In his reliably entertaining and lucid annual shareholder letter, Berkshire Hathaway Chairman Warren Buffett warns that the soft pricing environment for insurance is in many ways a self-inflicted wound.
With GEICO, BH Reinsurance and General Re accounting for a large portion of the Omaha, Neb.-based conglomerate’s revenues, Buffet’s affinity for insurance is well known. In the letter, Buffett praised the performance of his insurance business units but said the insurance industry needs to exercise greater restraint and not write business with insufficient premiums.
“At bottom, a sound insurance operation requires four disciplines: (1) An understanding of all exposures that might cause a policy to incur losses; (2) A conservative evaluation of the likelihood of any exposure actually causing a loss and the probable cost if it does; (3) The setting of a premium that will deliver a profit, on average, after both prospective loss costs and operating expenses are covered; and (4) The willingness to walk away if the appropriate premium can’t be obtained,” the letter states. “Many insurers pass the first three tests and flunk the fourth. The urgings of Wall Street, pressures from the agency force and brokers, or simply a refusal by a testosterone-driven CEO to accept shrinking volumes has led too many insurers to write business at inadequate prices. “The other guy is doing it so we must as well” spells trouble in any business, but none more so than insurance.”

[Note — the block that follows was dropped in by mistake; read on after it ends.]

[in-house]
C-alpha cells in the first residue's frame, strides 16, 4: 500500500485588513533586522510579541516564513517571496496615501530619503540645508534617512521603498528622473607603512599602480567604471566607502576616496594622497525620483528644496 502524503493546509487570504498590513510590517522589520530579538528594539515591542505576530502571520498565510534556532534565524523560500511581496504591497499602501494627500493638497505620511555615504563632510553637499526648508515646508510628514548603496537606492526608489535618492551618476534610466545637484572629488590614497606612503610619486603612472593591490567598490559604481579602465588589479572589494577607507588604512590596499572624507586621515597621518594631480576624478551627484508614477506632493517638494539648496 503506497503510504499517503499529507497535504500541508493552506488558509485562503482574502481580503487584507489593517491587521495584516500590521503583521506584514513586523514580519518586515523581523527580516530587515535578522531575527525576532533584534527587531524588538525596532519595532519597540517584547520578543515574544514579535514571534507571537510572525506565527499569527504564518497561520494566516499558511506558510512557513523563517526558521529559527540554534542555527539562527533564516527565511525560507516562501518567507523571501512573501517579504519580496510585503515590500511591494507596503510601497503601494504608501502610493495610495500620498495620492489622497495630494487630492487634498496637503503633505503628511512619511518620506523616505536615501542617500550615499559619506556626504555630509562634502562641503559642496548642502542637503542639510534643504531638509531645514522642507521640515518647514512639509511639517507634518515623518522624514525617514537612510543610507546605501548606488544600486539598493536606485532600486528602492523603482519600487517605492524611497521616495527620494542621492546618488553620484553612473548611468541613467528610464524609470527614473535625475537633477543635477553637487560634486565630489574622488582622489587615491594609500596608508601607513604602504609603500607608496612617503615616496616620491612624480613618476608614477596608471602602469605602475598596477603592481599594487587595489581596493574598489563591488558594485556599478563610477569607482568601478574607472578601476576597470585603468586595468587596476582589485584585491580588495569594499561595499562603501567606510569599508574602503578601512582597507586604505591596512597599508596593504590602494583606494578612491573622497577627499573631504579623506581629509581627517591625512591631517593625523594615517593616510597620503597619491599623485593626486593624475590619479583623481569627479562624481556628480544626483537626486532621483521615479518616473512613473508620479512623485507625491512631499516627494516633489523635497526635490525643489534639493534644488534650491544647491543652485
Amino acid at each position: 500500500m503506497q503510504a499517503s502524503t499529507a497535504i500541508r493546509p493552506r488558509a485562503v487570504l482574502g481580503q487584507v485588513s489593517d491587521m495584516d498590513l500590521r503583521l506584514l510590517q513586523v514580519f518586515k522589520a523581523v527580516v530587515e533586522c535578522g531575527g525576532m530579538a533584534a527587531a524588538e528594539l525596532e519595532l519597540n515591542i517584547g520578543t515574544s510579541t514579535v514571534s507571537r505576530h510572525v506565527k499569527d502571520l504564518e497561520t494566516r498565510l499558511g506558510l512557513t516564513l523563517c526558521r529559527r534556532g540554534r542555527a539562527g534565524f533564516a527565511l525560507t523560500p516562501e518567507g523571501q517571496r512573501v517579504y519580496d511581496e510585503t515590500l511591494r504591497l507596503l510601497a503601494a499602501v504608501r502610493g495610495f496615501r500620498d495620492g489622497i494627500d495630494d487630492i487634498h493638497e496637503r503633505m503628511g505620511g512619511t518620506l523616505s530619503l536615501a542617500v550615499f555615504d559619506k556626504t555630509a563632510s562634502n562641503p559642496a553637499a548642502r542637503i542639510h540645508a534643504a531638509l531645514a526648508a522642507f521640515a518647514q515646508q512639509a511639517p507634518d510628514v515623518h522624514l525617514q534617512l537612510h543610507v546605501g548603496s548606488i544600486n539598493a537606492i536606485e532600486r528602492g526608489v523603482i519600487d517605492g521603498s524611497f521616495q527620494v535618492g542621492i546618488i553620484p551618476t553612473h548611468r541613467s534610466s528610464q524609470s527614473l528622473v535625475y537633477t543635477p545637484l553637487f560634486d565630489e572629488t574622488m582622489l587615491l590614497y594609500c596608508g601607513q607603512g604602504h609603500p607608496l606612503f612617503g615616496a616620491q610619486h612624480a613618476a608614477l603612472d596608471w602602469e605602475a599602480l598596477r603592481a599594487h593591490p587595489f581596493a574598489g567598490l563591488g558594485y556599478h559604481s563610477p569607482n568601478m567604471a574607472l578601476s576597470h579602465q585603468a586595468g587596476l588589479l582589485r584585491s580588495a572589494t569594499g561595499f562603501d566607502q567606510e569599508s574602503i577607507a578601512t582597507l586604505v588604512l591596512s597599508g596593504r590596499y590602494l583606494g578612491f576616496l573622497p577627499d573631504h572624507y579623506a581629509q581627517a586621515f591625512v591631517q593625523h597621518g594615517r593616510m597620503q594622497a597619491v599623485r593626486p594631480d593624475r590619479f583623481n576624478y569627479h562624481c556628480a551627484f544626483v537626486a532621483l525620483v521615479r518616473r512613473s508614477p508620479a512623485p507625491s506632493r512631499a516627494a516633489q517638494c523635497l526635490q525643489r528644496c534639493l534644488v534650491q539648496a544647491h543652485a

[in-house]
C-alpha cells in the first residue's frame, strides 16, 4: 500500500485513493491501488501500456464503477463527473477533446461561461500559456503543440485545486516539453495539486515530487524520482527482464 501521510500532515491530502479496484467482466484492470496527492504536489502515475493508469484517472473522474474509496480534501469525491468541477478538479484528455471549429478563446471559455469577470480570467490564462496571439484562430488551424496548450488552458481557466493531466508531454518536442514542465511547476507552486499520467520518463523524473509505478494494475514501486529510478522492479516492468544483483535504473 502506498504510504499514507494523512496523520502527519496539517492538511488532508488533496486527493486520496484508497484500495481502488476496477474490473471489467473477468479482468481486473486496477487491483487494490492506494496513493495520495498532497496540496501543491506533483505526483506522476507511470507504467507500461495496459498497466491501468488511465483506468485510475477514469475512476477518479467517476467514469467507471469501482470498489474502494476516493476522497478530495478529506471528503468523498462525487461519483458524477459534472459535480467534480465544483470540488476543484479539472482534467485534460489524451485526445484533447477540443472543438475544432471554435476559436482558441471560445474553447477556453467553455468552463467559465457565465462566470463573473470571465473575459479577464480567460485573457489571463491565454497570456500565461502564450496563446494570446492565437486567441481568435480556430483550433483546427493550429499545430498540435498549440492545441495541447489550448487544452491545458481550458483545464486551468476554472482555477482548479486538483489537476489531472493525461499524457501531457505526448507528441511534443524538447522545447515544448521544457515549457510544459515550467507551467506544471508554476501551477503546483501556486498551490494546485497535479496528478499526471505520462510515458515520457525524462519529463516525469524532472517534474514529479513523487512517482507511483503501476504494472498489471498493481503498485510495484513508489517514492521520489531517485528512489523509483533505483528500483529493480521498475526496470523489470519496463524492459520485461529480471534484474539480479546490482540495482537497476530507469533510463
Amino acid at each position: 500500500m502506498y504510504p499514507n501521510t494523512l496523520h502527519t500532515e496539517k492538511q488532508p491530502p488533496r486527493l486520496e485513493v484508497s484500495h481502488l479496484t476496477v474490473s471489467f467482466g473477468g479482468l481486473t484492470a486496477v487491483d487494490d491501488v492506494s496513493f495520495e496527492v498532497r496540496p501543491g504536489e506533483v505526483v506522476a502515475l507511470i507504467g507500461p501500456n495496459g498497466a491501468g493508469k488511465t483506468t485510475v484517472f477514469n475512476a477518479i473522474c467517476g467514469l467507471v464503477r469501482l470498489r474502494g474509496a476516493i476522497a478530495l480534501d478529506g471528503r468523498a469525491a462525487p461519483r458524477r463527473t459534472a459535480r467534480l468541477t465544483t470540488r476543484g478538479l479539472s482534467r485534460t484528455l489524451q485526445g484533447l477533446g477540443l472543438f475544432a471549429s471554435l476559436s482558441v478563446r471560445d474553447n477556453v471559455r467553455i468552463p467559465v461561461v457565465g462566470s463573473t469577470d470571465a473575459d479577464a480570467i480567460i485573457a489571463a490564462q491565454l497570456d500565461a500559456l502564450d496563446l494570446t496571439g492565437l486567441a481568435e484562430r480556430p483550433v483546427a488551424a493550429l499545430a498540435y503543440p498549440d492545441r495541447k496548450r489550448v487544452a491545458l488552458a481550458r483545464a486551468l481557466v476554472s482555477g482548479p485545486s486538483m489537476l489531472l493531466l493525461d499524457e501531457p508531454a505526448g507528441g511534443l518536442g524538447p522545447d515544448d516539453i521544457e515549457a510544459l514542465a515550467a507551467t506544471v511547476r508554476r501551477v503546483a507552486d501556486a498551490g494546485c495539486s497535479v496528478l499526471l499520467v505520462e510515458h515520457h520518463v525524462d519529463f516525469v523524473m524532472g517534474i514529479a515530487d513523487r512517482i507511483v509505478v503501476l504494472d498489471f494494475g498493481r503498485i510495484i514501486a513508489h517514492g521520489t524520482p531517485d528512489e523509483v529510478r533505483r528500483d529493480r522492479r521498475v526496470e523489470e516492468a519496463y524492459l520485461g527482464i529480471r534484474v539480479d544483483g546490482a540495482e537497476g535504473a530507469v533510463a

Reflecting on the current states of the financial services industry, Buffett warned of the ongoing use of excessive leverage. “Unquestionably, some people have become very rich through the use of borrowed money. However, that’s also been a way to get very poor. When leverage works, it magnifies your gains. But leverage is addictive. Once having profited from its wonders, very few people retreat to more conservative practices. And as we all learned in third grade – and some relearned in 2008 – any series of positive numbers, however impressive the numbers may be, evaporates when multiplied by a single zero. History tells us that leverage all too often produces zeroes, even when it is employed by very smart people.”